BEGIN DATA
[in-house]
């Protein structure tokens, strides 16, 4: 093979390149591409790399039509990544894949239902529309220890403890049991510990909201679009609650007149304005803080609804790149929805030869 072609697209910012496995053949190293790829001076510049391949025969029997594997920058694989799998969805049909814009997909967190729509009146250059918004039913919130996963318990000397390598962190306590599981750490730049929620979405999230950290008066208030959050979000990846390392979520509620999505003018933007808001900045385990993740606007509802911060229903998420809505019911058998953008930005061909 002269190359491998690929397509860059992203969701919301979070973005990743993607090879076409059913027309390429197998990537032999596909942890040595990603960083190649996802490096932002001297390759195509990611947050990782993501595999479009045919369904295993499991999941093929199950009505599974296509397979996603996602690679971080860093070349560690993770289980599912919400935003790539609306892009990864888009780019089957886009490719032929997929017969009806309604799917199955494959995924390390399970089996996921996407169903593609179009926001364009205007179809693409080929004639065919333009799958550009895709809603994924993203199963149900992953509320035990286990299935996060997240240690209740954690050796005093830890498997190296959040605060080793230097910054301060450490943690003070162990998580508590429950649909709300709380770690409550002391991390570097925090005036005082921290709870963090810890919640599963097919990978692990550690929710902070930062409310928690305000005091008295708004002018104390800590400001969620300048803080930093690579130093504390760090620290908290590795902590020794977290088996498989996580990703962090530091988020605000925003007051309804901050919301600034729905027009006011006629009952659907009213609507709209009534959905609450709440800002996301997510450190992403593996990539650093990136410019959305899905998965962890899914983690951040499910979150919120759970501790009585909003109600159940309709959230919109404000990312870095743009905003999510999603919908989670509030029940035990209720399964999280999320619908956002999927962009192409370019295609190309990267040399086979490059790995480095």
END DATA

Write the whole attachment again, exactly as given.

[in-house]
């Protein structure tokens, strides 16, 4: 093979390149591409790399039509990544894949239902529309220890403890049991510990909201679009609650007149304005803080609804790149929805030869 072609697209910012496995053949190293790829001076510049391949025969029997594997920058694989799998969805049909814009997909967190729509009146250059918004039913919130996963318990000397390598962190306590599981750490730049929620979405999230950290008066208030959050979000990846390392979520509620999505003018933007808001900045385990993740606007509802911060229903998420809505019911058998953008930005061909 002269190359491998690929397509860059992203969701919301979070973005990743993607090879076409059913027309390429197998990537032999596909942890040595990603960083190649996802490096932002001297390759195509990611947050990782993501595999479009045919369904295993499991999941093929199950009505599974296509397979996603996602690679971080860093070349560690993770289980599912919400935003790539609306892009990864888009780019089957886009490719032929997929017969009806309604799917199955494959995924390390399970089996996921996407169903593609179009926001364009205007179809693409080929004639065919333009799958550009895709809603994924993203199963149900992953509320035990286990299935996060997240240690209740954690050796005093830890498997190296959040605060080793230097910054301060450490943690003070162990998580508590429950649909709300709380770690409550002391991390570097925090005036005082921290709870963090810890919640599963097919990978692990550690929710902070930062409310928690305000005091008295708004002018104390800590400001969620300048803080930093690579130093504390760090620290908290590795902590020794977290088996498989996580990703962090530091988020605000925003007051309804901050919301600034729905027009006011006629009952659907009213609507709209009534959905609450709440800002996301997510450190992403593996990539650093990136410019959305899905998965962890899914983690951040499910979150919120759970501790009585909003109600159940309709959230919109404000990312870095743009905003999510999603919908989670509030029940035990209720399964999280999320619908956002999927962009192409370019295609190309990267040399086979490059790995480095």